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Uwem Akpan

Biography

Uwem Akpan

I was born under a
palm-wine tree in Ikot Akpan Eda in Ikot Ekpene Diocese in Nigeria.
I studied philosophy and English at Creighton and Gonzaga
universities and theology at the Catholic University of Eastern
Africa. I have taught English and Literature in English in Nigerian
high schools.

Also, I have lived and worked with lepers, played the banjo, and
served as a DJ of classical music. I have worked with street kids
in Tanzania and volunteered in Chicago's Cabrini Green.

I was inspired to write by the people who sit around my village
church to share palm wine after Sunday Mass, by the Bible, and by
the humour and endurance of the poor. My grandfather was one of
those who brought the Catholic Church to our village. I was
ordained as a Jesuit priest in 2003 and I like to celebrate the
sacraments for my fellow villagers. Some of them have no problem
stopping me in the road and asking for confession! I received my
MFA in creative writing from the University of Michigan in
2006.

I have very fond memories of my childhood in my village, where
everybody knows everybody, and all my paternal uncles still live
together in one big compound. Growing up, my mother told me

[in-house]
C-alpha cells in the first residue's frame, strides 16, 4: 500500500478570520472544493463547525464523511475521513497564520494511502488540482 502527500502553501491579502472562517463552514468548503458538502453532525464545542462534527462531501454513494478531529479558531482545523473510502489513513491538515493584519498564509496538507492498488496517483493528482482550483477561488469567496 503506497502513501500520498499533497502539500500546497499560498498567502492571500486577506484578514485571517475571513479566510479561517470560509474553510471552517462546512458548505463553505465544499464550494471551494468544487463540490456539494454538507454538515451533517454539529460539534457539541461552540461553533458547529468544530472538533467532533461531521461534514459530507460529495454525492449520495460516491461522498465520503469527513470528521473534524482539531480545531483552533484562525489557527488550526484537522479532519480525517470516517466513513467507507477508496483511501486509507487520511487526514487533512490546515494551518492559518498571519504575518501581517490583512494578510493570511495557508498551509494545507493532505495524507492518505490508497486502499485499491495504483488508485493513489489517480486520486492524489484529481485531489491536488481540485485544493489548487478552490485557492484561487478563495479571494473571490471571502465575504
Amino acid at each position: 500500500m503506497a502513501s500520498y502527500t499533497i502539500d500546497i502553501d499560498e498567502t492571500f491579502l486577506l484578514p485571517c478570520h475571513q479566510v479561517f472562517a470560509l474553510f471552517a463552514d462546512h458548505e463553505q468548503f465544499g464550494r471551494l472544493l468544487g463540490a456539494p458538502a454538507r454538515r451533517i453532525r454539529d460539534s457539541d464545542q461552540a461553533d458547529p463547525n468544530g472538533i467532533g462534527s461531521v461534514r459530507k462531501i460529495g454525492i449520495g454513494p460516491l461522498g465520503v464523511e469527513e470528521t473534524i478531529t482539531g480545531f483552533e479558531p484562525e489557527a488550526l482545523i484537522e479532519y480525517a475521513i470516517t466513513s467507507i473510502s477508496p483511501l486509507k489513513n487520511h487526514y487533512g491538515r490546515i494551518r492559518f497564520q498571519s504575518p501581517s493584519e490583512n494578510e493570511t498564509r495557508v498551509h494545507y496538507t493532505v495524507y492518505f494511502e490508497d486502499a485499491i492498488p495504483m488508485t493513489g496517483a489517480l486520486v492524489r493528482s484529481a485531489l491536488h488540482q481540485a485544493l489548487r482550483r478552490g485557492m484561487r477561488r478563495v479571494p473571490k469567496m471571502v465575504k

folktales and got me and my three brothers to read a lot.

I became a fiction writer during my seminary days. I wrote at
night, when the community computers were free. Computer viruses ate
much of my work.

Finally, my friend Wes Harris believed in me enough to get me a
laptop. This saved me from the despair of losing my stories and
made me begin to see God again in the seminary. The stories I saved
on that first laptop are the core of SAY YOU'RE ONE OF THEM.

I always look forward to visiting my village. No matter how high
the bird flies, its legs still face the earth. When I get back to
Ikot Akpan Eda, my people will celebrate this book in our own
way-with lots of tall tales, spontaneous prayers, and palm
wine!

Uwem Akpan

Books by Uwem Akpan

by Uwem Akpan - Fiction, Short Stories

When Liz Hoole, a free-spirited liberal, marries into a conservative Quaker family, she knew it would be a delicate task to negotiate the raising of her four boys in compliance with Quaker values…but as much as she tries, she always seems to fall short of expectations. When Judge Corbett Kendall, the politically powerful father of her best friend, dies, Liz stumbles upon secrets from the past that threaten to unravel the delicate fabric of racial harmony in an easily divided town.